The first MGA appeared in 1955 at a low point in the history of the MG Car Company. The only sports car on offer from the company was the outdated MGTF and sales were being lost to the modern looking Austin Healy and Triumph TR2.
The MGA with its all enveloping body style was a radical departure from all previous MG sports designs and, although there was some initial resistance from the purists, it proved an instant success and during its seven year production life over 101,000,cars left the Abingdon factory.
Initially offered with a BMC “B” series engine of 1489cc it was uprated in 1959 with a 1588cc engine and front wheel disc brakes to become the MGA 1600. In 1961 it was given a larger, 1622ce engine with a restyled grille and tail lights and named the MGA 1600 Mk 11.
Although the MGA was a genuine 100 mph car, sports car buffs are always looking for better performance and more speed which lead to the development of the MGA 1600 twin cam.
The engine, based on a standard B series block, was given heavily domed pistons, a new design of connecting rod and a light alloy cylinder head with twin overhead camshafts and these modifications, together with four wheel disc brakes and centre lock disc wheels, resulted in a very potent package.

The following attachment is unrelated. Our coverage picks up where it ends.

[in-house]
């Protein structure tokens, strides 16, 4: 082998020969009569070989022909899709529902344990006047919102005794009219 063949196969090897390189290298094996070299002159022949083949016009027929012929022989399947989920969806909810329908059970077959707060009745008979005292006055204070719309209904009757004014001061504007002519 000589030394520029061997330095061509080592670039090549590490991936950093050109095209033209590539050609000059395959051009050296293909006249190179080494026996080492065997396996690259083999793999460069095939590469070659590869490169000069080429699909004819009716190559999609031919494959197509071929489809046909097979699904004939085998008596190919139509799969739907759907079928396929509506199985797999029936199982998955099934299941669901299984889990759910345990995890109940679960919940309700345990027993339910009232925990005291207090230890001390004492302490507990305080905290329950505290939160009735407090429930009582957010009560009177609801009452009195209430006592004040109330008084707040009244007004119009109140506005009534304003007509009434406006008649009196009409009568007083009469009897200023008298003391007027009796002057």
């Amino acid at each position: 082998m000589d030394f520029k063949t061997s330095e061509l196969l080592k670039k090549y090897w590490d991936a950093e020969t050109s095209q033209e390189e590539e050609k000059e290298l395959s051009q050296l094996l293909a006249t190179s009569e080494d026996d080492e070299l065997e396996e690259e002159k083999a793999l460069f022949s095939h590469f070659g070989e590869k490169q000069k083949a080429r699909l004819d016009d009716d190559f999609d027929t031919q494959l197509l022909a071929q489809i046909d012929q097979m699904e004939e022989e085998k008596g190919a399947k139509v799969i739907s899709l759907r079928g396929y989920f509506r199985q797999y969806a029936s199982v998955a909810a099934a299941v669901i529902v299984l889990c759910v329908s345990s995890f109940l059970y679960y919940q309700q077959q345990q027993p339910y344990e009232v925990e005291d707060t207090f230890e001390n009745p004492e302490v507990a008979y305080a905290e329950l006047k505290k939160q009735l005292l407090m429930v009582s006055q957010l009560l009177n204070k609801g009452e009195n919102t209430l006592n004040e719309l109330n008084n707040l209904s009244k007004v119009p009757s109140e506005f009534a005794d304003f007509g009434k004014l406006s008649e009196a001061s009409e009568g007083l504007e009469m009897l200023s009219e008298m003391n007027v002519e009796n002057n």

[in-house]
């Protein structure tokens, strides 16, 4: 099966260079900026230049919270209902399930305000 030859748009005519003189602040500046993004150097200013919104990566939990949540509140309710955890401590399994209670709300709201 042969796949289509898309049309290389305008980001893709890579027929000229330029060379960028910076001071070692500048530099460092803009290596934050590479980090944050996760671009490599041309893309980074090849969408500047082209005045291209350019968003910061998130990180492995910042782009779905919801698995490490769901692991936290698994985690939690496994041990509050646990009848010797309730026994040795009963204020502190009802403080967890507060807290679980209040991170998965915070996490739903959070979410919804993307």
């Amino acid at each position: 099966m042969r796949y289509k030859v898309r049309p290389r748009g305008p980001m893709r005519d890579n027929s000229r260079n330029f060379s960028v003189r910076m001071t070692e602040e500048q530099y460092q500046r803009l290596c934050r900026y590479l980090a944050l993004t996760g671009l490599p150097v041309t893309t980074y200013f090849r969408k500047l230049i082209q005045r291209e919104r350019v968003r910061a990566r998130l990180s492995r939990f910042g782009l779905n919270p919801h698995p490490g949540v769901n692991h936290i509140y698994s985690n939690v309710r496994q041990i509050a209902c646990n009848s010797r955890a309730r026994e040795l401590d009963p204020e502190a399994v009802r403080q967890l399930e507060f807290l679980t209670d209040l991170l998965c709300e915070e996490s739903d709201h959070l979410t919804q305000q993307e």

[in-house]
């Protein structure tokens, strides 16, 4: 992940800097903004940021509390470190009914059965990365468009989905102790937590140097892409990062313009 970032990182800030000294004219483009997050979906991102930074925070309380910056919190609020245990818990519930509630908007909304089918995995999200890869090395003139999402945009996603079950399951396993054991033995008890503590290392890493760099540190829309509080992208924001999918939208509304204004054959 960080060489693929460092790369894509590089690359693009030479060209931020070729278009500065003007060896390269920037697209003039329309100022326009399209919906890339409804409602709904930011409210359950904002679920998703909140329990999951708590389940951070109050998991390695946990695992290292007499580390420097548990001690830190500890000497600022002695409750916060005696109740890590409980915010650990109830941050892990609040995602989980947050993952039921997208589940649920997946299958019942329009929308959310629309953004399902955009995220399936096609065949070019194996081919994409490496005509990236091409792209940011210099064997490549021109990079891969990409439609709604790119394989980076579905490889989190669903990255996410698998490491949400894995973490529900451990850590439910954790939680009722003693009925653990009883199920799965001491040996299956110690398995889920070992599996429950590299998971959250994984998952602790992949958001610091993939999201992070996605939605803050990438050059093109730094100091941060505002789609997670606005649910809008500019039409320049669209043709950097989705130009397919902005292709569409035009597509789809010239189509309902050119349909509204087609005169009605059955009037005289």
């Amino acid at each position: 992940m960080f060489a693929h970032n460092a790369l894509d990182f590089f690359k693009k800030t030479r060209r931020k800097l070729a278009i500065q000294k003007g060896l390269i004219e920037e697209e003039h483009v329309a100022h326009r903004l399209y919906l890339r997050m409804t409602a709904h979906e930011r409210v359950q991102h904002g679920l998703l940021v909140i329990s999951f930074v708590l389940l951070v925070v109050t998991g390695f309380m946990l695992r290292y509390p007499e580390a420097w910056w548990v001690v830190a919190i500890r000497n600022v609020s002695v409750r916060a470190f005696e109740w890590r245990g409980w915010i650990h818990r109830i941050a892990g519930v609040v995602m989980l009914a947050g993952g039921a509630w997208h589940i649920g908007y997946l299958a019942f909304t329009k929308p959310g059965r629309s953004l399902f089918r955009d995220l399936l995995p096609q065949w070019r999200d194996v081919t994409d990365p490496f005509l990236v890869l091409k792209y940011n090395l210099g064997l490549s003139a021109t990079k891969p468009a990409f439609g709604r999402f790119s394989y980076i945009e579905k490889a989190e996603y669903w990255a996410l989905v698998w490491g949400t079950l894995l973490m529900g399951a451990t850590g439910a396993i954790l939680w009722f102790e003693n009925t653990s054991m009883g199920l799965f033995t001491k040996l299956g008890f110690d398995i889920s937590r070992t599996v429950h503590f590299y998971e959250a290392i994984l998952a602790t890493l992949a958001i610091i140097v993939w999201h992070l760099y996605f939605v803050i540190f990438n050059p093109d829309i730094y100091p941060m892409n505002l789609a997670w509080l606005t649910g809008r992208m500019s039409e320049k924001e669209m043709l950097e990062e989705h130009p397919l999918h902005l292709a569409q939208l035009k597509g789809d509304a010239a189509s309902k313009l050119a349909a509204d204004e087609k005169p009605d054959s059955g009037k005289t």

It was most unfortunate that the Twin Cam was released without proper development and soon acquired a reputation for unreliability and was withdrawn from sale after only 2,111 examples had been built. A number of twin cam chassis remained and these were given pushrod engines and badged as the MGA De Luxe. Today both the Twin Cam and De Luxe are rare items and much sought after by collectors.
After the MGA had been on the market for a year the open tourer was joined by the pretty MGA Coupe with a pressed steel permanently fixed roof and many saloon car refinements such as wind up windows. The Coupe remained in production throughout the life of the MGA which means that there are fixed head examples of all models, including the Twin Cam and De Luxe.
A solid chassis, and rugged mechanicals has meant that many MGA’s have survived the ravages of time and they provide an enjoyable and practical vehicle for the sports car enthusiast. With its’ firm suspension, lively engine and rack and pinion steering the MGA is indeed a delight to drive and still gives great pleasure to its owners.
the following chassis numbers:
MGA Twin Cam 501 to 2611
The UK police force had good taste in the 60's